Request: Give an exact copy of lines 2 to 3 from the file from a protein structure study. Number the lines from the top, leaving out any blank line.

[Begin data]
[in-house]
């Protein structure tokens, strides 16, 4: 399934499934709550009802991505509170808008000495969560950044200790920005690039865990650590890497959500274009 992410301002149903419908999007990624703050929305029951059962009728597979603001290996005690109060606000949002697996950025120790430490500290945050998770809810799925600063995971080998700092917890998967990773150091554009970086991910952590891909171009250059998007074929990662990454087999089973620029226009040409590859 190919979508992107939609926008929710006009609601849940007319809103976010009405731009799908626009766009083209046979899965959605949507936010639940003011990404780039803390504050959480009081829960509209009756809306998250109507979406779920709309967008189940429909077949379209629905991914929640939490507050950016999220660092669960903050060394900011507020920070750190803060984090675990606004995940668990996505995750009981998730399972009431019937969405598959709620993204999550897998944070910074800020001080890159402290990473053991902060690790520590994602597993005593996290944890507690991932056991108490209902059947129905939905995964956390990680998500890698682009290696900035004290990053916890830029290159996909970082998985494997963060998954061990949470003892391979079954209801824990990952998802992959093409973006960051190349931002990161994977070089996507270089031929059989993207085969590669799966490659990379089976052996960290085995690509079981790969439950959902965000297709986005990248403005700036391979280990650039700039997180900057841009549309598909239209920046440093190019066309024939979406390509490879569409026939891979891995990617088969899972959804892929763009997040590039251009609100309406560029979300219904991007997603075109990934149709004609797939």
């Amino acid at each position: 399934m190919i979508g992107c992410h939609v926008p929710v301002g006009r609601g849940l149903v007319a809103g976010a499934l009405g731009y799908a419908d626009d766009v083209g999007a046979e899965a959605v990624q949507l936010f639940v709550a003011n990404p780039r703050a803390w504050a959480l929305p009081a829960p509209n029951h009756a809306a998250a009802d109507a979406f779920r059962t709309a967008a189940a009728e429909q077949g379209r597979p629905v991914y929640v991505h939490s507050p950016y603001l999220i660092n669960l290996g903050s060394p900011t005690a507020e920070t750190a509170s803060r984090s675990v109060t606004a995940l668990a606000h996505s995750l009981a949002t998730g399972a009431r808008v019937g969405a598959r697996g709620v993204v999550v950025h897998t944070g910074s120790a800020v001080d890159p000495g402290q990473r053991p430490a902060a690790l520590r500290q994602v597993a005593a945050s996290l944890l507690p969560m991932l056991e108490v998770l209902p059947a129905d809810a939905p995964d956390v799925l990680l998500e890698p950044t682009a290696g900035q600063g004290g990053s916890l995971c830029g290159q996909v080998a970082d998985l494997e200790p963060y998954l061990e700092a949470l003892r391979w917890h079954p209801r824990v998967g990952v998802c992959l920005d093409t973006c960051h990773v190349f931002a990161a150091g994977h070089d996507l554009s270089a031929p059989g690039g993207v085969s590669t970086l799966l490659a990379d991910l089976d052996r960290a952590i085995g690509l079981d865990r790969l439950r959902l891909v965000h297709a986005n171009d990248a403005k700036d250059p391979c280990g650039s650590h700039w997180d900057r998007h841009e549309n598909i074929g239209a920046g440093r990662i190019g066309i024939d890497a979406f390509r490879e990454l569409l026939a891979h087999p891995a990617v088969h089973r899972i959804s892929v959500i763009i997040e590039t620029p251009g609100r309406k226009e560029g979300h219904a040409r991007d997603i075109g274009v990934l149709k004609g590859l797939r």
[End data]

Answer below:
């Protein structure tokens, strides 16, 4: 399934499934709550009802991505509170808008000495969560950044200790920005690039865990650590890497959500274009 992410301002149903419908999007990624703050929305029951059962009728597979603001290996005690109060606000949002697996950025120790430490500290945050998770809810799925600063995971080998700092917890998967990773150091554009970086991910952590891909171009250059998007074929990662990454087999089973620029226009040409590859 190919979508992107939609926008929710006009609601849940007319809103976010009405731009799908626009766009083209046979899965959605949507936010639940003011990404780039803390504050959480009081829960509209009756809306998250109507979406779920709309967008189940429909077949379209629905991914929640939490507050950016999220660092669960903050060394900011507020920070750190803060984090675990606004995940668990996505995750009981998730399972009431019937969405598959709620993204999550897998944070910074800020001080890159402290990473053991902060690790520590994602597993005593996290944890507690991932056991108490209902059947129905939905995964956390990680998500890698682009290696900035004290990053916890830029290159996909970082998985494997963060998954061990949470003892391979079954209801824990990952998802992959093409973006960051190349931002990161994977070089996507270089031929059989993207085969590669799966490659990379089976052996960290085995690509079981790969439950959902965000297709986005990248403005700036391979280990650039700039997180900057841009549309598909239209920046440093190019066309024939979406390509490879569409026939891979891995990617088969899972959804892929763009997040590039251009609100309406560029979300219904991007997603075109990934149709004609797939």
């Amino acid at each position: 399934m190919i979508g992107c992410h939609v926008p929710v301002g006009r609601g849940l149903v007319a809103g976010a499934l009405g731009y799908a419908d626009d766009v083209g999007a046979e899965a959605v990624q949507l936010f639940v709550a003011n990404p780039r703050a803390w504050a959480l929305p009081a829960p509209n029951h009756a809306a998250a009802d109507a979406f779920r059962t709309a967008a189940a009728e429909q077949g379209r597979p629905v991914y929640v991505h939490s507050p950016y603001l999220i660092n669960l290996g903050s060394p900011t005690a507020e920070t750190a509170s803060r984090s675990v109060t606004a995940l668990a606000h996505s995750l009981a949002t998730g399972a009431r808008v019937g969405a598959r697996g709620v993204v999550v950025h897998t944070g910074s120790a800020v001080d890159p000495g402290q990473r053991p430490a902060a690790l520590r500290q994602v597993a005593a945050s996290l944890l507690p969560m991932l056991e108490v998770l209902p059947a129905d809810a939905p995964d956390v799925l990680l998500e890698p950044t682009a290696g900035q600063g004290g990053s916890l995971c830029g290159q996909v080998a970082d998985l494997e200790p963060y998954l061990e700092a949470l003892r391979w917890h079954p209801r824990v998967g990952v998802c992959l920005d093409t973006c960051h990773v190349f931002a990161a150091g994977h070089d996507l554009s270089a031929p059989g690039g993207v085969s590669t970086l799966l490659a990379d991910l089976d052996r960290a952590i085995g690509l079981d865990r790969l439950r959902l891909v965000h297709a986005n171009d990248a403005k700036d250059p391979c280990g650039s650590h700039w997180d900057r998007h841009e549309n598909i074929g239209a920046g440093r990662i190019g066309i024939d890497a979406f390509r490879e990454l569409l026939a891979h087999p891995a990617v088969h089973r899972i959804s892929v959500i763009i997040e590039t620029p251009g609100r309406k226009e560029g979300h219904a040409r991007d997603i075109g274009v990934l149709k004609g590859l797939r």